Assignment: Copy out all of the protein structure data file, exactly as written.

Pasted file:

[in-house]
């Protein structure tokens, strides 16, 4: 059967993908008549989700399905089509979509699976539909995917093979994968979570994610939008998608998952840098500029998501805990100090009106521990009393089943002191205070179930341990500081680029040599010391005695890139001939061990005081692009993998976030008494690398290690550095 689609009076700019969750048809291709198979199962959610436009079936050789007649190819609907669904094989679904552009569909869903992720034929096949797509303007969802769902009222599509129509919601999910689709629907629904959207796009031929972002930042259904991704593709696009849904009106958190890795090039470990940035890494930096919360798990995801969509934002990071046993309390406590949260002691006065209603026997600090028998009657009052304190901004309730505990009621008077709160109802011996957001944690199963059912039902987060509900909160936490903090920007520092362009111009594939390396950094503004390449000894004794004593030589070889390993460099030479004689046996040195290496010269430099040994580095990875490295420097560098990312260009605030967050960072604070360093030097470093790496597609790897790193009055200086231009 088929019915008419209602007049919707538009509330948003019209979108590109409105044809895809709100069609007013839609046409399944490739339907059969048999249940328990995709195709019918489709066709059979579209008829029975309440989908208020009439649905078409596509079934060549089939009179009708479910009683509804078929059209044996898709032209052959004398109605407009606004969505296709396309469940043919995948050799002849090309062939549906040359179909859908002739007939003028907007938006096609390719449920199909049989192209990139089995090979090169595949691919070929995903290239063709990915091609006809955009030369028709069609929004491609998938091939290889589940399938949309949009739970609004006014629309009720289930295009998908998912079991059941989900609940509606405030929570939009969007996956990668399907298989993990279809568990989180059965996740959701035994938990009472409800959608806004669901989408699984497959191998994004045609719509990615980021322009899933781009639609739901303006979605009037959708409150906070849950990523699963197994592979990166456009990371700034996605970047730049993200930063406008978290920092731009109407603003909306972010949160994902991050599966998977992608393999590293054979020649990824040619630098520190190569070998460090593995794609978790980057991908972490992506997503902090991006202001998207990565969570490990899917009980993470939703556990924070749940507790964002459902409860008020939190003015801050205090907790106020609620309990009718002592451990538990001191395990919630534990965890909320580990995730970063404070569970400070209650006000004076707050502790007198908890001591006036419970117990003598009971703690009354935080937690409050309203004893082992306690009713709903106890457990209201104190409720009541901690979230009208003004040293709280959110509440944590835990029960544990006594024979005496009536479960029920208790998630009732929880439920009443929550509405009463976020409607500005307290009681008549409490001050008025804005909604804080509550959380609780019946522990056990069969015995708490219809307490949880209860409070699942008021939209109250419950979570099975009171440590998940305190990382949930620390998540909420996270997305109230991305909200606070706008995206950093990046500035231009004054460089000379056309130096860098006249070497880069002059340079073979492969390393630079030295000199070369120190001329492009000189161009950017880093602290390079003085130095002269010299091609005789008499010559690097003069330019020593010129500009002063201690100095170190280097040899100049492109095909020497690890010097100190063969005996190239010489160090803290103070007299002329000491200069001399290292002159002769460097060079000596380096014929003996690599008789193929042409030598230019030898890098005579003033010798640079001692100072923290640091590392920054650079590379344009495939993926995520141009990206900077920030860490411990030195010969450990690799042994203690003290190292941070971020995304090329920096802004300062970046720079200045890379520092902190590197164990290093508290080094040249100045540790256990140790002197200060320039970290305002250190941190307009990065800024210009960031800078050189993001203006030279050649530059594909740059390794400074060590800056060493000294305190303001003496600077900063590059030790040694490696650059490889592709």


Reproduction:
[in-house]
């Protein structure tokens, strides 16, 4: 059967993908008549989700399905089509979509699976539909995917093979994968979570994610939008998608998952840098500029998501805990100090009106521990009393089943002191205070179930341990500081680029040599010391005695890139001939061990005081692009993998976030008494690398290690550095 689609009076700019969750048809291709198979199962959610436009079936050789007649190819609907669904094989679904552009569909869903992720034929096949797509303007969802769902009222599509129509919601999910689709629907629904959207796009031929972002930042259904991704593709696009849904009106958190890795090039470990940035890494930096919360798990995801969509934002990071046993309390406590949260002691006065209603026997600090028998009657009052304190901004309730505990009621008077709160109802011996957001944690199963059912039902987060509900909160936490903090920007520092362009111009594939390396950094503004390449000894004794004593030589070889390993460099030479004689046996040195290496010269430099040994580095990875490295420097560098990312260009605030967050960072604070360093030097470093790496597609790897790193009055200086231009 088929019915008419209602007049919707538009509330948003019209979108590109409105044809895809709100069609007013839609046409399944490739339907059969048999249940328990995709195709019918489709066709059979579209008829029975309440989908208020009439649905078409596509079934060549089939009179009708479910009683509804078929059209044996898709032209052959004398109605407009606004969505296709396309469940043919995948050799002849090309062939549906040359179909859908002739007939003028907007938006096609390719449920199909049989192209990139089995090979090169595949691919070929995903290239063709990915091609006809955009030369028709069609929004491609998938091939290889589940399938949309949009739970609004006014629309009720289930295009998908998912079991059941989900609940509606405030929570939009969007996956990668399907298989993990279809568990989180059965996740959701035994938990009472409800959608806004669901989408699984497959191998994004045609719509990615980021322009899933781009639609739901303006979605009037959708409150906070849950990523699963197994592979990166456009990371700034996605970047730049993200930063406008978290920092731009109407603003909306972010949160994902991050599966998977992608393999590293054979020649990824040619630098520190190569070998460090593995794609978790980057991908972490992506997503902090991006202001998207990565969570490990899917009980993470939703556990924070749940507790964002459902409860008020939190003015801050205090907790106020609620309990009718002592451990538990001191395990919630534990965890909320580990995730970063404070569970400070209650006000004076707050502790007198908890001591006036419970117990003598009971703690009354935080937690409050309203004893082992306690009713709903106890457990209201104190409720009541901690979230009208003004040293709280959110509440944590835990029960544990006594024979005496009536479960029920208790998630009732929880439920009443929550509405009463976020409607500005307290009681008549409490001050008025804005909604804080509550959380609780019946522990056990069969015995708490219809307490949880209860409070699942008021939209109250419950979570099975009171440590998940305190990382949930620390998540909420996270997305109230991305909200606070706008995206950093990046500035231009004054460089000379056309130096860098006249070497880069002059340079073979492969390393630079030295000199070369120190001329492009000189161009950017880093602290390079003085130095002269010299091609005789008499010559690097003069330019020593010129500009002063201690100095170190280097040899100049492109095909020497690890010097100190063969005996190239010489160090803290103070007299002329000491200069001399290292002159002769460097060079000596380096014929003996690599008789193929042409030598230019030898890098005579003033010798640079001692100072923290640091590392920054650079590379344009495939993926995520141009990206900077920030860490411990030195010969450990690799042994203690003290190292941070971020995304090329920096802004300062970046720079200045890379520092902190590197164990290093508290080094040249100045540790256990140790002197200060320039970290305002250190941190307009990065800024210009960031800078050189993001203006030279050649530059594909740059390794400074060590800056060493000294305190303001003496600077900063590059030790040694490696650059490889592709």